Using an extremophile algae found in Yellowstone National Park, which can withstand the harsh temperatures and gases found in the flues of the coal power plants, carbon can be sequestered directly into biomass through natural, photosynthetic reactions. The flues are basically void of light, but one of Bayless’s students suggested the use of solar collecting and fiber optic cables to direct sunlight to the algae for photosynthesis. The algae can then be used for a variety of purposes, including use as a fertilizer, conversion to methane, or the creation of a biodiesel fuel. This research is responsible for starting the biofuel department at Ohio University, Stuart said, and could lead, at least partially, to better fuels and energy independence.
“There is no magic bullet that fixes everything,” Stuart pointed out.
Cleaner coal alternatives can only realistically be part of the solution. The future image of energy will likely need to draw extensively on other sources, such as wind and solar power, before we can hope to have a fully functional carbon-neutral energy system.
This brings us back to the concept of “clean coal.” The methods mentioned above are only a sample of the techniques being employed and perfected by energy companies and independent researchers. No method alone is perfect. Even in combination, the different tactics let other gases not even included in this discussion escape into the atmosphere, along with causing other environmental complications.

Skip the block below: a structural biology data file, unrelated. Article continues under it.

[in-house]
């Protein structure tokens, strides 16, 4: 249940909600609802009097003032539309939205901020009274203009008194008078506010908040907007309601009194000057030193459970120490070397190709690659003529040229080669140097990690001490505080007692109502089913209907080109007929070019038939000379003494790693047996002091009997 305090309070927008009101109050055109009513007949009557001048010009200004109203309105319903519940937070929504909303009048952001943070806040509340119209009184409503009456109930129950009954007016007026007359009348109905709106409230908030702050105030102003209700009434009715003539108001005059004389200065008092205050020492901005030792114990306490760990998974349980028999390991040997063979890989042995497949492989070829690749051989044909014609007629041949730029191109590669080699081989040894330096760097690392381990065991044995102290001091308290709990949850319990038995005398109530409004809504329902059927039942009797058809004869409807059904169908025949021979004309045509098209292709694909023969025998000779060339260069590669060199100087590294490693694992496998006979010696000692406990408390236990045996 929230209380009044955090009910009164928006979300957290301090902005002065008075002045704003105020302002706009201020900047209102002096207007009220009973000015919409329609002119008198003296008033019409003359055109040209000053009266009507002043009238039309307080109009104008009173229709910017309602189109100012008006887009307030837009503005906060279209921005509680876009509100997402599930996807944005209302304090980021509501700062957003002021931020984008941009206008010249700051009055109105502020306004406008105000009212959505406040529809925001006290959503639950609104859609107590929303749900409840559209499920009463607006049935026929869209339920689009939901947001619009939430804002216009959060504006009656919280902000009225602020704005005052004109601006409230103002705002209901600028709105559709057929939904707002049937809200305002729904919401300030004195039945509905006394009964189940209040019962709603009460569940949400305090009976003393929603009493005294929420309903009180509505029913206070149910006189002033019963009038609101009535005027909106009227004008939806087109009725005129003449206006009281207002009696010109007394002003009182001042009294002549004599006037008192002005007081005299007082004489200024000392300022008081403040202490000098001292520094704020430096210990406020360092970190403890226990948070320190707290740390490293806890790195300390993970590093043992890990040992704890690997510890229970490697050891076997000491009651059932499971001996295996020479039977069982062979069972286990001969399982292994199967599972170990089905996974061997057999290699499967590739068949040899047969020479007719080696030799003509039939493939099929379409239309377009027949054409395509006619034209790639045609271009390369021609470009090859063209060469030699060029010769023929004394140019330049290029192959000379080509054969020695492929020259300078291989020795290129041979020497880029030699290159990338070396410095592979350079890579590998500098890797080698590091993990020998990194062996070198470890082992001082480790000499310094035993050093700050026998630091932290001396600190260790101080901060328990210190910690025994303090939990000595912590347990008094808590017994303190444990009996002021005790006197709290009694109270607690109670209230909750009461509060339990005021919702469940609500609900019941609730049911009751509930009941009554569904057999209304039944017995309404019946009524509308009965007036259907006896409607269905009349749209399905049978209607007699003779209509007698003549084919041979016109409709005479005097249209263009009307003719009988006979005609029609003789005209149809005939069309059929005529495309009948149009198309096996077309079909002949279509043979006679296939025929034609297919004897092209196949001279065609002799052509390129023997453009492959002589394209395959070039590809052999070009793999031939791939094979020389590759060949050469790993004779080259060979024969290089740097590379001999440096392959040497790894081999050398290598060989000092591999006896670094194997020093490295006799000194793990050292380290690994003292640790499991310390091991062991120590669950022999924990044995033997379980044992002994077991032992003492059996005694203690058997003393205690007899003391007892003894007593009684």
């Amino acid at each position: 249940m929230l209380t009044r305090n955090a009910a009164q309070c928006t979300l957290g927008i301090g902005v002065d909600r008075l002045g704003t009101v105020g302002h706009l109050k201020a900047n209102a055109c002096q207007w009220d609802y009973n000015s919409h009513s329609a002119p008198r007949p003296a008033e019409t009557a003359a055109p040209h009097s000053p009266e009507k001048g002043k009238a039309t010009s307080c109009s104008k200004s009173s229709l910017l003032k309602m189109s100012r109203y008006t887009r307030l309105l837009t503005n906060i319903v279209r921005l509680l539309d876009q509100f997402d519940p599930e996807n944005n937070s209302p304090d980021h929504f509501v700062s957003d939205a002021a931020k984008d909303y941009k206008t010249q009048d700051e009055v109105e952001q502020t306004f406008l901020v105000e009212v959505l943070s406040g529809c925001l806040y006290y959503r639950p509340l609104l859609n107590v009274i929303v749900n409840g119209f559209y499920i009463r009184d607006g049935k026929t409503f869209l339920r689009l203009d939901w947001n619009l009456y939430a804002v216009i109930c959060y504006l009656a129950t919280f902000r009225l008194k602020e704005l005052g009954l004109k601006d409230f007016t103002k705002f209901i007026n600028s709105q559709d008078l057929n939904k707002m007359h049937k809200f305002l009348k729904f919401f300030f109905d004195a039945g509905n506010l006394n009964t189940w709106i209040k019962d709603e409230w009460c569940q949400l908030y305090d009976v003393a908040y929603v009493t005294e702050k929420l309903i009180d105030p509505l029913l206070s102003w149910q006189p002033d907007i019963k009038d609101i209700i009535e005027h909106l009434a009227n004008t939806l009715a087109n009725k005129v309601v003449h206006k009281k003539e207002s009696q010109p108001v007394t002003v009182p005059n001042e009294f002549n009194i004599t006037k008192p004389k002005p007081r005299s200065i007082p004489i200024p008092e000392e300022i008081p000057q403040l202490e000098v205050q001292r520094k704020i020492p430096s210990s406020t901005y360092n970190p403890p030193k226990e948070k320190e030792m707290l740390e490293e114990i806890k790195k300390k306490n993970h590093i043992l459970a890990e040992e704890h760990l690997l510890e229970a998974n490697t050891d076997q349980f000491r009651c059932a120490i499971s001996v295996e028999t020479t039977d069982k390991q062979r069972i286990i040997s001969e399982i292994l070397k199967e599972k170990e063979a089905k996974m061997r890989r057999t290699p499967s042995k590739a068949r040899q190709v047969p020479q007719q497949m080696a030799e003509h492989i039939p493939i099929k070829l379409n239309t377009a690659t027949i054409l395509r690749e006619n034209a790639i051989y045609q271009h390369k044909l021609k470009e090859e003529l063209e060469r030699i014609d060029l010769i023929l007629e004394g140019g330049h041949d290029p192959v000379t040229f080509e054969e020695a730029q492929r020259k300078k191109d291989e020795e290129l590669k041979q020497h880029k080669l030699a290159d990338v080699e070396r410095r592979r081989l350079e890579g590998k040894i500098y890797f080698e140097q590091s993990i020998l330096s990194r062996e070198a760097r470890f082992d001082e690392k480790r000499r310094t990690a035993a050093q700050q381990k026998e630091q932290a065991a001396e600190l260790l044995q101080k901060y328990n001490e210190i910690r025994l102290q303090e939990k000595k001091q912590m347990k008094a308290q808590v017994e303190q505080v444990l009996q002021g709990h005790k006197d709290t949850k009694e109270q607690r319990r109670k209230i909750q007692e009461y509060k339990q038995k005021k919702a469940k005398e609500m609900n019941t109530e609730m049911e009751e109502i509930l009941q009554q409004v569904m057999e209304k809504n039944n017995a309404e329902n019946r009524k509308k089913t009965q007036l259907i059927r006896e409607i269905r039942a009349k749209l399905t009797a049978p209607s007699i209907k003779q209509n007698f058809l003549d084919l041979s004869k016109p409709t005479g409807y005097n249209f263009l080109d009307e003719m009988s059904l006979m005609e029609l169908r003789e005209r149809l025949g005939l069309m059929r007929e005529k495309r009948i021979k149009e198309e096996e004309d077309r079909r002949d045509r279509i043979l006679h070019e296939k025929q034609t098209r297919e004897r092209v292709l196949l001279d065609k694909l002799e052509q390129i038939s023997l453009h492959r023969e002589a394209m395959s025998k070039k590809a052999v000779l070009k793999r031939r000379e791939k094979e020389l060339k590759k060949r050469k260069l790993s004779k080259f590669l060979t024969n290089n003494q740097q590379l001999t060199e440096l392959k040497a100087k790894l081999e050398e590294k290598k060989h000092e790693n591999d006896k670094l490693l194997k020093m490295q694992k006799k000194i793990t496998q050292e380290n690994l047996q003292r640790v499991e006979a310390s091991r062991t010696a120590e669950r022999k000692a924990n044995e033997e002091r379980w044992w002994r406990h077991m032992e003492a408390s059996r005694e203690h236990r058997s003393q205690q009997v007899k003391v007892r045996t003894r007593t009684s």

Richard Conniff, a magazine writer who specializes in environmental reporting, wrote in an article published in Yale Environment 360 that the term “clean coal” was not developed by scientific researchers or environmental activists, but by the same advertising agency that developed the Las Vegas tagline “Whatever happens here, stays here.” His assertion is that “clean coal” is something invented for politicians and power companies.
So while the idea of a cleaner version of coal is certainly appealing, and might receive a lot of political attention, it may actually be serving to misdirect and misinform the public in terms of actual environmental advantage. At best, “clean coal” is a partial solution, still relying on a limited resource, and research money might be better spent on developing technologies that will take advantage of renewable energy sources. At worst, the notion of “clean coal” stops people from looking for better solutions.
In the rush to find a solution for energy problems in America and around the globe, it is easy to overlook some of the dangers that could spin out of these solutions, and with “clean coal” those dangers include carbonation of water, pollution of aquifers, and potential asphyxiation on a large scale, not to mention the risk of futility – the carbon could just end up back into the atmosphere in a few years, anyway.
Clearly, “clean coal” is a murky issue that scientists and decision makers must wade through carefully.